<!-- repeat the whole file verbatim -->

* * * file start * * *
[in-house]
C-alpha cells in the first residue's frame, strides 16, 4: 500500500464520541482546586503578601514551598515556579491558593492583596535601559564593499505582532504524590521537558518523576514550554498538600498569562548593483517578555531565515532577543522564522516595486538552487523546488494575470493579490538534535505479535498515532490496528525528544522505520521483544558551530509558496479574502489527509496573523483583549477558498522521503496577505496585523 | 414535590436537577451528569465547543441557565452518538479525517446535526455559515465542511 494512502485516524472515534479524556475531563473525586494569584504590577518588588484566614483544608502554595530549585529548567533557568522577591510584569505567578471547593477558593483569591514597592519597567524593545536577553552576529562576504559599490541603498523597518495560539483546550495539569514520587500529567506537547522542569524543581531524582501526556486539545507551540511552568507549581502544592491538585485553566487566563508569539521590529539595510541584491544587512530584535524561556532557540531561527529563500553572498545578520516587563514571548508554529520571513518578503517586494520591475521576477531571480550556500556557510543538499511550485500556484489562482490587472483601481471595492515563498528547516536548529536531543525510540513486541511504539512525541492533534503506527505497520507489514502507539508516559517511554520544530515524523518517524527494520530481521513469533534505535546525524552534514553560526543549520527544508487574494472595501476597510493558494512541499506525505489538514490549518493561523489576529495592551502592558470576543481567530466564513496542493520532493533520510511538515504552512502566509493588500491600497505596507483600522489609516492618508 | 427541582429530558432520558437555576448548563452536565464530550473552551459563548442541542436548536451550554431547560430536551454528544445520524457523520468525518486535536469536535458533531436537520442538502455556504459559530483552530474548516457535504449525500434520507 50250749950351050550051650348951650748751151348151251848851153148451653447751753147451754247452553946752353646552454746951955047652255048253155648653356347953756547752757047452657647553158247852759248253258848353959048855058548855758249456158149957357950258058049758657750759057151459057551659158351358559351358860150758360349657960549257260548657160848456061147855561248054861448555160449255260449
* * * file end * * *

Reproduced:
[in-house]
C-alpha cells in the first residue's frame, strides 16, 4: 500500500464520541482546586503578601514551598515556579491558593492583596535601559564593499505582532504524590521537558518523576514550554498538600498569562548593483517578555531565515532577543522564522516595486538552487523546488494575470493579490538534535505479535498515532490496528525528544522505520521483544558551530509558496479574502489527509496573523483583549477558498522521503496577505496585523 | 414535590436537577451528569465547543441557565452518538479525517446535526455559515465542511 494512502485516524472515534479524556475531563473525586494569584504590577518588588484566614483544608502554595530549585529548567533557568522577591510584569505567578471547593477558593483569591514597592519597567524593545536577553552576529562576504559599490541603498523597518495560539483546550495539569514520587500529567506537547522542569524543581531524582501526556486539545507551540511552568507549581502544592491538585485553566487566563508569539521590529539595510541584491544587512530584535524561556532557540531561527529563500553572498545578520516587563514571548508554529520571513518578503517586494520591475521576477531571480550556500556557510543538499511550485500556484489562482490587472483601481471595492515563498528547516536548529536531543525510540513486541511504539512525541492533534503506527505497520507489514502507539508516559517511554520544530515524523518517524527494520530481521513469533534505535546525524552534514553560526543549520527544508487574494472595501476597510493558494512541499506525505489538514490549518493561523489576529495592551502592558470576543481567530466564513496542493520532493533520510511538515504552512502566509493588500491600497505596507483600522489609516492618508 | 427541582429530558432520558437555576448548563452536565464530550473552551459563548442541542436548536451550554431547560430536551454528544445520524457523520468525518486535536469536535458533531436537520442538502455556504459559530483552530474548516457535504449525500434520507 50250749950351050550051650348951650748751151348151251848851153148451653447751753147451754247452553946752353646552454746951955047652255048253155648653356347953756547752757047452657647553158247852759248253258848353959048855058548855758249456158149957357950258058049758657750759057151459057551659158351358559351358860150758360349657960549257260548657160848456061147855561248054861448555160449255260449